The Slutsker Aid Verein wishes to announce that whoever wishes to join this large verein may do so without any payment of an entrance fee. One can receive benefits equal ...

    Jewish
    II D 2
  • Daily Jewish Courier -- April 29, 1910
    (No headline)

    News of the Minskers and Minsker Gubernia Landsleit (Countrymen).

    Friends, we have made a contract with the Commercial Life Insurance Co. to insure our members, We have obtained the cheapest possible rates, which our members can pay in monthly installments. Our arrangement makes it possible for everyone to carry life insurance with a reliable firm. Make your applications at our next meeting, Tuesday, May 3rd, at 8 o'clock in the evening at our very fine meeting hall, corner Taylor and Paulina streets. New members receive all benefits. Don't fail to come to our meeting. It is in your own interest.

    Morris Kohn, Pres.

    R. Hunter, Sec'y.

    News of the Minskers and Minsker Gubernia Landsleit (Countrymen). Friends, we have made a contract with the Commercial Life Insurance Co. to insure our members, We have obtained the cheapest ...

    Jewish
    V A 1, I E, II D 2
  • Daily Jewish Courier -- May 10, 1910
    (No headline)

    The National Arbeiter Verband, which is the name of a new Jewish worker's benefit organization, organized a short time ago, has been growing by leaps and bounds. Branches are being organized in all sections of the country.

    We have just received the declaration of principles of the National Arbeiter Verband and they are as follows: The worker's status is grave; his years are consumed in creating wealth for the world while he himself remains poor weak, and unprotected in time of need, sickness, or other troubles which so often befall him. Bad as conditions are in other trades, they are worse in dominantly Jewish trades. Employment in these trades, in densely populated Ghetto districts of our land, is replete with sickness and suffering, and it is to alleviate such suffering at all times that this organization was created.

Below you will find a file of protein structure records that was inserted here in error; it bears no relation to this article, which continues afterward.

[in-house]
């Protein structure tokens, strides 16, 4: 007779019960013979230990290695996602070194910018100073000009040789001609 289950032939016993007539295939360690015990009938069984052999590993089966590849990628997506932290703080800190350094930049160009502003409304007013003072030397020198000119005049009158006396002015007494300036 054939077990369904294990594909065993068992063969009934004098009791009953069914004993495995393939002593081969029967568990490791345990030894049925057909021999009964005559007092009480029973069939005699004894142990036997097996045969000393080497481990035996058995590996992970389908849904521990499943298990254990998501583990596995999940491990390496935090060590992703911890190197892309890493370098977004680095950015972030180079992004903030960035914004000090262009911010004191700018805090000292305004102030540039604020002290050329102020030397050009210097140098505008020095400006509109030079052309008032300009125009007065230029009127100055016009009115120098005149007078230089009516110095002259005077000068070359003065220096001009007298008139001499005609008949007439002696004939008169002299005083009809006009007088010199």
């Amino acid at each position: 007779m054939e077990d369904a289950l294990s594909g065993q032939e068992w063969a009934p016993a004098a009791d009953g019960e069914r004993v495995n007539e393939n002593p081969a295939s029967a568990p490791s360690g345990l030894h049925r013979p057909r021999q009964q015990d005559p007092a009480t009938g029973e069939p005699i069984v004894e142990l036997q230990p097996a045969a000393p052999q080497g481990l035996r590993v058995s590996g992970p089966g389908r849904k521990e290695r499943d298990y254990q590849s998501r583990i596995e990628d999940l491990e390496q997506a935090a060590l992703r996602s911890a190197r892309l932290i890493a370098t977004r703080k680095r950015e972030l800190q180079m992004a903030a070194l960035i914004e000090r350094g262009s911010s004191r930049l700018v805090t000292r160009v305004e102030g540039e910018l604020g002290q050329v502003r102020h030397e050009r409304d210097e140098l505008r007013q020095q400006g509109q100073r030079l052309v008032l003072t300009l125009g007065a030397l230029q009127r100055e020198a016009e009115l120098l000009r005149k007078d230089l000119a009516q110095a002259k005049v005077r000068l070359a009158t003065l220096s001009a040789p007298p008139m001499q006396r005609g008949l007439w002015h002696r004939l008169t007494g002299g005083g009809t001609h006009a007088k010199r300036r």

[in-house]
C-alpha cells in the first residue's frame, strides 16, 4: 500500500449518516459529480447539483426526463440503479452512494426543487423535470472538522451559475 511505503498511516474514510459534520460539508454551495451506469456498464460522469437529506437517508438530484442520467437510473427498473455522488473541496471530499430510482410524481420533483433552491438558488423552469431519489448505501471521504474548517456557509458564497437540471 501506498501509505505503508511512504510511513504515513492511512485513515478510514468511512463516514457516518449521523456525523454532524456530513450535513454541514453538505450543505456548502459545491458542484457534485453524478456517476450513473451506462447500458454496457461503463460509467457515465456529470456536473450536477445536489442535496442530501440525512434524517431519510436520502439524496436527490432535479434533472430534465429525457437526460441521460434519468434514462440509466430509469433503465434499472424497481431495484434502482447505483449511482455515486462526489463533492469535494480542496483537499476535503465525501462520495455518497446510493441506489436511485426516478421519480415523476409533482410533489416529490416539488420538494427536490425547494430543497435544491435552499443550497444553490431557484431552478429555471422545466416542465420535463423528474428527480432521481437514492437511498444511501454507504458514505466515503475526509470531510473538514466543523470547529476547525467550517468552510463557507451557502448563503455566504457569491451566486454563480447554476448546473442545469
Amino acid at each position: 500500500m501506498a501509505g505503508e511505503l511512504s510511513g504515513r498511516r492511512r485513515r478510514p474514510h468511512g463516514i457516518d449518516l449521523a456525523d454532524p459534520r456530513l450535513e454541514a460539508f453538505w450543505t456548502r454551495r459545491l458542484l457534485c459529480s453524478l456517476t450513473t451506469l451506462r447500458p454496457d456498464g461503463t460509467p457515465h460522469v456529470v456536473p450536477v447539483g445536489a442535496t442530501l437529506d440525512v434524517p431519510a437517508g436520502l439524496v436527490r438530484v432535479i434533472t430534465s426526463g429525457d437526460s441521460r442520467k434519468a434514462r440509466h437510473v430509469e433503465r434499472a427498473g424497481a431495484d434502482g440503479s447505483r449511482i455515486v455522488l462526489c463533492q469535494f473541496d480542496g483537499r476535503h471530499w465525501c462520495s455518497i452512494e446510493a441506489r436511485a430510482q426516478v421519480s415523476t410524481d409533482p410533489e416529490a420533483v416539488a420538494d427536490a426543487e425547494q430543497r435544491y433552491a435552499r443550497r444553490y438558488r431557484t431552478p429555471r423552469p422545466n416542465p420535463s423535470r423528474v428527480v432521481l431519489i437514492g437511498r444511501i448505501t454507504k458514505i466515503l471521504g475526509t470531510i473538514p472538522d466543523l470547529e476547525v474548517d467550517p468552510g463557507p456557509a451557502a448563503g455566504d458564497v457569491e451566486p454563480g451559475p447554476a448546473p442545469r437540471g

Our purpose is not only to lighten the immediate burden of the Jewish worker but also to strive toward the creation of a Just Social System, which will eradicate the rules of the Economic Royalists and their exploitation of the worker class.

    2

    We realize fully that the salvation of the Jewish worker will not be obtained as long as the unnatural status of the Jewish people continues. We feel that our people should engage in a wholesale movement unto the land and create a farmer group among us. We think that existing Jewish "Orders" do not represent our Jewish masses, and represent reactionary views.

    In short the National Arbeiter Verband strives for; 1. Help in time of need or sickness, 2. Education of the Jewish worker to his full social and national interests. We feel that such a program should appeal to Jewish workers and that the organization will experience much expansion in the near future, throughout the land.

    (Signed) Shochet Ben Ha-Rav.

    The National Arbeiter Verband, which is the name of a new Jewish worker's benefit organization, organized a short time ago, has been growing by leaps and bounds. Branches are being ...

    Jewish
    III B 1, II D 2